comfortable and convenient, what is the difference?

Polish
#1
<< --- comfortable and convenient, what is the difference? --- >>

According to the dictionary meaning is the same, if someone could explain to me whether these words can be used interchangeably or maybe they have some other meaning?:)
 
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  • Biffo

    Senior Member
    English - England
    #2
    Hello and welcome to the forum!

    I wonder which dictionary you are using?

    comfortable /ˈkʌmftəbəl; ˈkʌmfətəbəl/ adj
    • giving comfort or physical relief
    • at ease
    • free from affliction or pain
    • (of a person or situation) relaxing
    • informal having adequate income
    • informal (of income) adequate to provide comfort
    http://www.wordreference.com/definition/comfortable

    convenient /kənˈviːnɪənt/ adj
    suitable for one's purpose or needs; opportune
    easy to use
    close by or easily accessible; handy
    http://www.wordreference.com/definition/convenient
     

    Copyright

    Senior Member
    American English
    #3
    From our dictionary:

    comfortable

    • giving comfort or physical relief
    • at ease
    • free from affliction or pain
    • (of a person or situation) relaxing
    • informal having adequate income
    • informal (of income) adequate to provide comfort
    convenient

    • suitable for one's purpose or needs; opportune
    • easy to use
    • close by or easily accessible; handy
    They are not at all the same ... and I'm afraid I can't say more than that because we answer questions about words and phrases when they're in sentences with context. Speaking of which, when you put a word or phrase in our Search box and click search, you'll find three helpful things:
    1. An "in context" link that will show you the word or phrase in contemporary context.
    2. Dictionary definitions.
    3. Links to previous threads, if there are any.

    Welcome to the forum. :)

    Added: Cross-posted with Biffo, but I'll leave it because of the last bit of advice.
     

    Biffo

    Senior Member
    English - England
    #6
    You're welcome.
    When you quote an authority, such as a dictionary, please let us know the name of the publication and the publisher*. It helps us to check its authenticity.

    ________________________________________________________
    *or if it isn't in English, I think you should just state that fact.
    Incidentally it is a rule of the forum to state your source. :)
     
    #8
    convenient /kənˈviːnɪənt/ adj
    suitable for one's purpose or needs;
    Hello everyone,

    now I'm a bit puzzled. The other day I came across the sentence "My kitchen is very convenient" and was sure it should be "comfortable" but having read this definition of "convenient" I understand I was wrong. Come to think of it, the italicized sentence can be paraphrased to "My kitchen has all the modern conveniences". Am I right"?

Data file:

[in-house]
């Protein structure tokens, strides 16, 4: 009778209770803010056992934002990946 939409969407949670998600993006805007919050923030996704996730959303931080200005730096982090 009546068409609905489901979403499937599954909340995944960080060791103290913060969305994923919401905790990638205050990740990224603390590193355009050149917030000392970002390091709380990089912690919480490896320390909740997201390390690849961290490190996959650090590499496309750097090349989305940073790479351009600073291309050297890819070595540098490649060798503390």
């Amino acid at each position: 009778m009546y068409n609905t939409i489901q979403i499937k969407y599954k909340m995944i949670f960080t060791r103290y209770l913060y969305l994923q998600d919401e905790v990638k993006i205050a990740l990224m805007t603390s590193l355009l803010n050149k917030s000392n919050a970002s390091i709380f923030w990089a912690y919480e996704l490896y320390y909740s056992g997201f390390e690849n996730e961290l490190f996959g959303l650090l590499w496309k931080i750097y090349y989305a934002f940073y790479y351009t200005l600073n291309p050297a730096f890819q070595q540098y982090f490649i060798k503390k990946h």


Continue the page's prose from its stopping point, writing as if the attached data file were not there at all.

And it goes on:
Thank you.
     

    DonnyB

    Sixties Mod
    English UK Southern Standard English
    #9
    now I'm a bit puzzled. The other day I came across the sentence "My kitchen is very convenient" and was sure it should be "comfortable" but having read this definition of "convenient" I understand I was wrong. Come to think of it, the italicized sentence can be paraphrased to "My kitchen has all the modern conveniences". Am I right"?
    No, to me there's a difference.

    "My kitchen is very convenient" suggests to me that your kitchen is easy to use with everything neatly arranged so as to be accessible.


    "My kitchen has all the modern conveniences" I would take to mean that your kitchen is equipped with modern labour-saving appliances and gadgets. :)
     
    #10
    Thanks a lot for the prompt reply, DonnyB. In that case, what does "My kitchen is very comfortable" imply? Does it make any sense at all, given that "convenient" pretty much covers the description of a good kitchen?

    Thank you.
     

    DonnyB

    Sixties Mod
    English UK Southern Standard English
    #14
    Thanks a lot for the prompt reply, DonnyB. In that case, what does "My kitchen is very comfortable" imply? Does it make any sense at all, given that "convenient" pretty much covers the description of a good kitchen?
    I think I'd probably interpret that to mean having decent chairs or seating of some sort installed so that you didn't have to stand up and work all the time.

    [cross-posted]
     

    velisarius

    Senior Member
    British English (Sussex)
    #16
    what does "My kitchen is very comfortable" imply? Does it make any sense at all, given that "convenient" pretty much covers the description of a good kitchen?

    My kitchen is very comfortable.

    That sounds quite unusual in English. "Cosy" might work if you mean that your kitchen is a small but pleasant space in which to work (and perhaps also eat).

    If it's the dining area that's comfortable, it isn't really the kitchen as such. I can imagine a combined kitchen/dining space where you can sit comfortably and have a nice meal.
     
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